Although an entertaining and family-friendly flick, Disney’s new film involves multiple themes that carry political bias. It even has received attacks from such liberal outlets as The Daily Beast, which called the movie “George Clooney’s Global Warming Shaming.” The outlet’s Kevin Fallon sums it up nicely: “It’s Al Gore by way of Captain Planet, Disney-approved.”

In “Tomorrowland,” human beings are giving in to despair and self-destruction, dooming civilization as we know it.

Despondent Frank Walker (George Clooney) begins the film talking about the bleak future caused by unstable governments, overpopulation and environmental collapse. Similarly, a typical school day for Casey Newton (Britt Robertson) involves listening to teachers preach doom and gloom. Talking points included “mutually assured destruction,” dystopia books “1984,”Fahrenheit 451” and “Brave New World,” and: “The polar ice caps aren’t waiting to decide if we’ll accept climate change.”

The very technology which makes it possible for people to create the futuristic city “Tomorrowland” also gives them a glimpse into the future. And what do they see? Armageddon.

In a vision of the world less than two months from the present, Casey and Frank see death and destruction across the globe. From nuclear bombs to melting ice caps, from streets overcome by violence to cities swamped with water, everything everywhere is falling into chaos. “I’m afraid the world is ending. It is certain, and it is unavoidable,” says the villain, Governor Nix (Hugh Laurie).

Business and government do not respond to the world’s problems, explains Nix. “You would go to politicians and captains of industry, and how would you convince them? Data and facts?” So long as they can keep pumping oil and reaping profits, the villain says, these cultural figures will do nothing.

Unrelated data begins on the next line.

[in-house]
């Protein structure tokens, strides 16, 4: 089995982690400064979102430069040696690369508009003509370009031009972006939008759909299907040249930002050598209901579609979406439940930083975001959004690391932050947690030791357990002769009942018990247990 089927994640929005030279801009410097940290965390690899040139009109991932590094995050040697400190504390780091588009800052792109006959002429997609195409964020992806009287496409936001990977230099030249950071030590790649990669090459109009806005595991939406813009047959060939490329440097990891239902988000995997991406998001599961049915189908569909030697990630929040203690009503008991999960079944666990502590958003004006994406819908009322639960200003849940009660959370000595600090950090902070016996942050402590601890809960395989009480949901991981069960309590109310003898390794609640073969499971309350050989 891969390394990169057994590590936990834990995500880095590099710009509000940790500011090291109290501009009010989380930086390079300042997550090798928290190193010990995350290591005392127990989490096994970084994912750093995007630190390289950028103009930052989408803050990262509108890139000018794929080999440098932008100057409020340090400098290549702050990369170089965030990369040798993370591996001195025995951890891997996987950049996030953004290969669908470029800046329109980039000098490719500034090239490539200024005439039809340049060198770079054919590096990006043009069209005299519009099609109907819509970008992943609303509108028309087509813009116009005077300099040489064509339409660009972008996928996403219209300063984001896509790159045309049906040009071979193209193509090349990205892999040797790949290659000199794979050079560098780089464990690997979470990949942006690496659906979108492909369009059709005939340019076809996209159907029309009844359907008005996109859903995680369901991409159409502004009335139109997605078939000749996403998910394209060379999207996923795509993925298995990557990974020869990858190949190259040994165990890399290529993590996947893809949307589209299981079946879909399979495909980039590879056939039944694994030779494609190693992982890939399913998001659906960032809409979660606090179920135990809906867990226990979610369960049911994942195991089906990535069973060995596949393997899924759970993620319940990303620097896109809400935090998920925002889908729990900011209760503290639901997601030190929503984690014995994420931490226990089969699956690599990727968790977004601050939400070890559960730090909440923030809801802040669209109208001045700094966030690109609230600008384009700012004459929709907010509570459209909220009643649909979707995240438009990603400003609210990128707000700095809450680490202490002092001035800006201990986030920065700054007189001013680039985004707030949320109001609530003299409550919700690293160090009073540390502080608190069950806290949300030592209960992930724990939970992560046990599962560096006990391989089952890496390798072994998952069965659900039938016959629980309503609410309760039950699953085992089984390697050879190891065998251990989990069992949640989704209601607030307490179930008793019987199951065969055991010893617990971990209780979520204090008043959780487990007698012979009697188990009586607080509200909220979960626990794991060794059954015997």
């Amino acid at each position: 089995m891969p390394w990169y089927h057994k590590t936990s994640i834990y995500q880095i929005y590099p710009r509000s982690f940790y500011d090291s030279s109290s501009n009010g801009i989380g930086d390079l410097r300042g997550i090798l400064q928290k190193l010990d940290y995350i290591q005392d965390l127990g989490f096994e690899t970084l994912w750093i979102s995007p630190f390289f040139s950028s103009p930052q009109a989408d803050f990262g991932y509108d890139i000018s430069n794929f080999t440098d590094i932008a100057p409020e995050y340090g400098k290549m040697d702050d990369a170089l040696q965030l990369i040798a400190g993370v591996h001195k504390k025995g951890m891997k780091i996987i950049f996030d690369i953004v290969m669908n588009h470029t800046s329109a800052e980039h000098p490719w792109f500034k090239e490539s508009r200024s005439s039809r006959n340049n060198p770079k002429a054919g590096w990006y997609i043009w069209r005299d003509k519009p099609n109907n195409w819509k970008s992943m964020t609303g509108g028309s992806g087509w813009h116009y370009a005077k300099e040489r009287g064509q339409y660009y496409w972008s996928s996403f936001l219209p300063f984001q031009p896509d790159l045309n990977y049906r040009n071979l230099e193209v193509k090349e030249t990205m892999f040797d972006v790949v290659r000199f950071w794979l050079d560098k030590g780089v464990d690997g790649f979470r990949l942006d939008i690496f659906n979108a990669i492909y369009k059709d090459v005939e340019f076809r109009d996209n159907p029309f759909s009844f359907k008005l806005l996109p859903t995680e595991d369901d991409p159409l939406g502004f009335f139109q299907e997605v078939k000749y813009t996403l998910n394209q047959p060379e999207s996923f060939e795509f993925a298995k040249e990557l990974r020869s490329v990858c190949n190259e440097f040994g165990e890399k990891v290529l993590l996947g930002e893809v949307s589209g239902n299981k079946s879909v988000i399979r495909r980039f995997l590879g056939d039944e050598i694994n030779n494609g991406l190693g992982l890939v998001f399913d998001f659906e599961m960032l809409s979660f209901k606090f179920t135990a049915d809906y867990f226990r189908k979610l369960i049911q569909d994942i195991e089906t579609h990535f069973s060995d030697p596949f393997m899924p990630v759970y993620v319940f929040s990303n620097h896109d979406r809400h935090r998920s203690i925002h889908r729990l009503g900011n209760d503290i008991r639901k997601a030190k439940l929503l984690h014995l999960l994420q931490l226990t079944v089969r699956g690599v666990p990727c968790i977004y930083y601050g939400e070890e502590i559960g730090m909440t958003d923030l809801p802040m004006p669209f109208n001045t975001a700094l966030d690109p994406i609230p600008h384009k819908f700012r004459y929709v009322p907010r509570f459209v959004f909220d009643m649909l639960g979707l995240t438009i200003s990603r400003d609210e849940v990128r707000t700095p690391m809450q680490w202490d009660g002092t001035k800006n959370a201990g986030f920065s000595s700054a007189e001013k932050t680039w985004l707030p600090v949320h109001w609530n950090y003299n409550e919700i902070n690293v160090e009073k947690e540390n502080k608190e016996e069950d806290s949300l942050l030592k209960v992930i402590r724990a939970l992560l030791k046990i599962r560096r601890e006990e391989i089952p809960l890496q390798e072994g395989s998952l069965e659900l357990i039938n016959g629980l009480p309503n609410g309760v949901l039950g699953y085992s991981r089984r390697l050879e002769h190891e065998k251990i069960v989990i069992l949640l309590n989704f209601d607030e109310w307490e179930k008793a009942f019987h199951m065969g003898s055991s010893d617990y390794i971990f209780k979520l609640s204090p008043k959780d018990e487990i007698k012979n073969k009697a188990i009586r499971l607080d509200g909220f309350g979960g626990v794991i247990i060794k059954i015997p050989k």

Nix has a plan to save mankind—broadcasting the fear of imminent destruction through a futuristic antenna that connects directly with people’s minds. If all the people on earth knew the triggers for the apocalypse, surely they would try to stop it.

Instead, “they sprinted toward it,” turning violence into video games and doom into an industry. “You face simultaneous epidemics of obesity and starvation, melting ice caps, and you won’t take the hint,” an exasperated Nix declares. “So yes, we saw the iceberg and we warned the Titanic, but you steered toward it full speed ahead.”

Here, Nix becomes the villain. Instead of trying to save the world, he resigns it to its fate.

Nix does commit another heinous crime, though—that of “deportation.” Rather than admit more and more people into his futuristic city, Nix closes the doors and erects a barrier. Our heroes have to resort to a spaceship designed by Thomas Edison just to break through, and when they do, Nix “deports” them again. A robot emphasizes that political word as it tells Frank “you’re being deported again.”

With Nix finally foiled, Frank and Casey begin the search for innovators to invite to “Tomorrowland.” With a twinkle in his eye, Frank exclaims, “Dreamers, we’re looking for dreamers.” Given George Clooney’s outspoken support for amnesty-based immigration reform, and immigrant advocates’ penchant to refer to themselves as “DREAMers” after the DREAM Act, his choice of words seems more than a coincidence.

The film concludes with hope as a group of reformers get their invitations to enter “Tomorrowland.” The multiracial group of recruits includes an African woman planter, a guitarist, a car designer, a painter, a teacher, and, of course, a windmill operator.

Bachelet’s Labor Reforms Could Reduce Economic Freedom in Chile - The Daily Signal

Bachelet’s Labor Reforms Could Reduce Economic Freedom in Chile

Daren Bakst / Eunjoong Kim / Helle Dale / Josh Siegel / Melissa Quinn / Kate Scanlon / Tyler O'Neil / James M. Roberts /

Chile has the highest level of economic freedom in Latin America and was the 7th most economically free country in the world according to the 2015 edition of the annual Wall Street Journal/Heritage Foundation Index of Economic Freedom. But, if the Chilean Congress passes President Michelle Bachelet’s proposed changes to Chile’s labor code, that high ranking could be threatened.

The 2015 Index of Economic Freedom noted that labor regulations in Chile are quite rigid, with broad wage settlements and high unionization. President Bachelet’s proposed new law would give unions even more power.